Repeatedly we’re seeing the debate as to whether new Red Sox GM Ben Cherington wanted Bobby Valentine as the Red Sox manager.
Some say yes, he’s on board and is sincere about it.
Some say yes, but are shrugging and rolling their eyes as they say it.
Some say no. Larry Lucchino and John Henry wanted someone who was the polar opposite of Terry Francona; that they wouldn’t tolerate the nonsense that played a part in the club’s collapse in September and began the ball rolling sending Francona and Theo Epstein out of town and opened the door to the shocking hire of Valentine.
The truth is probably closer to the middle.
Did Cherington want Valentine?
But Lucchino wasted no time after the departure of Epstein to step right back into the breach amidst the chaos and fill the vacuum. When the Red Sox won their 2004 championship, Lucchino’s position had been usurped and his influence marginalized by his former protege and eventual nemesis as Epstein won the subsequent power struggle.
With the collapse, the dismissal of Francona and the Epstein departure, the opening was there for Lucchino and he took it.
Is Cherington comfortable with Valentine?
I’m sure he’s rationalized it.
Valentine has a 2-year contract with 2 option years; he’s a qualified and experienced manager who is well-versed in statistics and truly knows the game from both a numerical and scouting point-of-view; he’ll nip any behavioral issues in the bud; if things go wrong, Cherington won’t get the blame as the puppetmaster in the Moneyball tradition of telling the “middle-manager” what to do.
Whereas Epstein would’ve been allowed to hire the man he wanted to hire to replace Francona, Lucchino and ownership stuck to the Red Sox recent historical script of doing the Yankees thing and importing a recognizable name.
It’s been this way for years.
When Epstein was hired and the Red Sox set about altering the culture and strategy, it wasn’t to sign the big name free agents or championship-winning managers for show in a keeping up with the Steinbrenners competition—that’s what got them and other teams in trouble in the first place—but it was done to import players and staff who fit into what they wanted to build logically and intelligently.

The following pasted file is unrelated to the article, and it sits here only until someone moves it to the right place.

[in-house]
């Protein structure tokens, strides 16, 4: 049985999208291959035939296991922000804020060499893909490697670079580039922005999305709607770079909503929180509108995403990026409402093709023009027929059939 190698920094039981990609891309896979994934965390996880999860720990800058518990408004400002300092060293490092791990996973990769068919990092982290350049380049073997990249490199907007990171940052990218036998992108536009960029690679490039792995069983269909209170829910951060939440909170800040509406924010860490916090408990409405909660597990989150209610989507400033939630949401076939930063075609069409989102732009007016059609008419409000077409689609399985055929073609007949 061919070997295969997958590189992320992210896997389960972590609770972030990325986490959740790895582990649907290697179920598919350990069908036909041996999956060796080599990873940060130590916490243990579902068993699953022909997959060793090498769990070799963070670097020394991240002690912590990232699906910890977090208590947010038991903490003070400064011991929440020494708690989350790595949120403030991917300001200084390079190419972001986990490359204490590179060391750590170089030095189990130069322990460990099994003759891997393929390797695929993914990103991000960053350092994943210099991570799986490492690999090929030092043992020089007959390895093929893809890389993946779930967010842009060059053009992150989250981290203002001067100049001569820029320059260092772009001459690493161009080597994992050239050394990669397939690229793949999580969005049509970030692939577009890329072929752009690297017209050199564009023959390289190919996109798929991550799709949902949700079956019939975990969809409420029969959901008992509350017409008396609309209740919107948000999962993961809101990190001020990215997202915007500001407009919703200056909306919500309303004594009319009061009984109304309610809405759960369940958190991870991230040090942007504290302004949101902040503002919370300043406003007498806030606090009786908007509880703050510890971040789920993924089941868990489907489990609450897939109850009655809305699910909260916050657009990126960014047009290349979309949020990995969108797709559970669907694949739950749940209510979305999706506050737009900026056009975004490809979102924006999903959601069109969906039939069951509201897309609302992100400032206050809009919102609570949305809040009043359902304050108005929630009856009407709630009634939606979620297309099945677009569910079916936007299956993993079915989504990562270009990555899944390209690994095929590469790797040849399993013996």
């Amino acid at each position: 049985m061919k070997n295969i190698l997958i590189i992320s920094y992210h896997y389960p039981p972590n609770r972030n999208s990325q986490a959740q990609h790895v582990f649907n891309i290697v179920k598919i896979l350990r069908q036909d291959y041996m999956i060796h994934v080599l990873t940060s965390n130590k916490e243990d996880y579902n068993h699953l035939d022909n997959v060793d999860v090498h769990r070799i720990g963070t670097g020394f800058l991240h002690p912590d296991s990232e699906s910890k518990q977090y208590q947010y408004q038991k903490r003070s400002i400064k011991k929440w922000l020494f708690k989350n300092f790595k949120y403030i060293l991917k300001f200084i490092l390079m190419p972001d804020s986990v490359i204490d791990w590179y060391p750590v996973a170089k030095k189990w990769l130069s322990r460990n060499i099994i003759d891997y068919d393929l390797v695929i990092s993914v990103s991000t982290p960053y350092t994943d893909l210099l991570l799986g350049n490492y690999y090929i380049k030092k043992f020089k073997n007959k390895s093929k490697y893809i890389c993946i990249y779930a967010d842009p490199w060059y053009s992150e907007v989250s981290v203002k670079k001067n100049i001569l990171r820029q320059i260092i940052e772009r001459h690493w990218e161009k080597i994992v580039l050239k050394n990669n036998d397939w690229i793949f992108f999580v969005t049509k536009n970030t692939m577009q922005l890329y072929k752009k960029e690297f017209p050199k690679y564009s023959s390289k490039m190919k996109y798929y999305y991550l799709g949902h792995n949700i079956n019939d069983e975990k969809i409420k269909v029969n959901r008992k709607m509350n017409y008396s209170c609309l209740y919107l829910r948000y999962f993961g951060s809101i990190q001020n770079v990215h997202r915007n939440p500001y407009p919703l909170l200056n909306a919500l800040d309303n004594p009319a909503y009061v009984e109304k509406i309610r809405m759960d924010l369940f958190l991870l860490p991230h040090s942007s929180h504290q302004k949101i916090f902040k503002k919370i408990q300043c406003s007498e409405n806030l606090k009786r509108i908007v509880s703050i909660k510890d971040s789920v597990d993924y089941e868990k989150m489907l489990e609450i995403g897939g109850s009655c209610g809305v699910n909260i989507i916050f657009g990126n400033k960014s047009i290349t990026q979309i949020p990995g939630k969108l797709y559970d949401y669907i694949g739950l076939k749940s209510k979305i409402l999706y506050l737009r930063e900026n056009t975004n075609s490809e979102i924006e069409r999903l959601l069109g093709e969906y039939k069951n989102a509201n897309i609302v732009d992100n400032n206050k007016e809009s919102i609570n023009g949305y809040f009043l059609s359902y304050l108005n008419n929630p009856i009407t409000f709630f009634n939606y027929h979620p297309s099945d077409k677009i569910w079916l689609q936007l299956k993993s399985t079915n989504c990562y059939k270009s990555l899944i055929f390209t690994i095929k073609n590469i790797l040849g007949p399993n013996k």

Now that they have immobile contracts; a greedy fan base; and an apathetic, comfortable and encroaching core of veterans who took advantage of Francona’s hands-off style. Valentine was the one name who’d drop a bomb in the clubhouse and put a stop to the off-field negativity that harmed their playoff run.
Valentine’s not going to storm in and get in the faces of Josh Beckett and Kevin Youkilis. He’ll try a conciliatory “let’s work together” approach, talk to them like men and then handle it if they step out of line.
You can make the argument for a younger, less stringent manager with a personality that wasn’t going to ruffle the delicacy of the clubhouse hierarchy, but the front office is paying the players to be in shape and behave appropriately as a matter of course; they hired Valentine to implement that desire.
If they hired someone inexperienced who fit into the middle-managing profile and it didn’t work, the Red Sox were staring in the face of a full-blown housecleaning which would’ve relegated them to possibly 3-5 years of missed playoffs and repercussions in revenue, fan response and media vitriol.
It’s easier and cheaper to bring in Valentine and see if he can tweak what’s there than it is to make wholesale roster changes and take someone else’s headaches in exchange for their own. Catering to the whims of the players would’ve made the 2011 problems worse.
Hiring Valentine is not so different from the Moneyball style of field managers except that this middle-manager isn’t going to be intimidated nor is he going to get fired if the players complain about him.
Here’s the big question: Had Epstein stayed, would Bobby Valentine be the Red Sox manager right now?
Universally, the answer will be the same no matter whom you ask.
That answer is no.
And despite assertions that all are in agreement, smiles and glad-handing, that pretty much tells you where Cherington truly stands on the situation as well.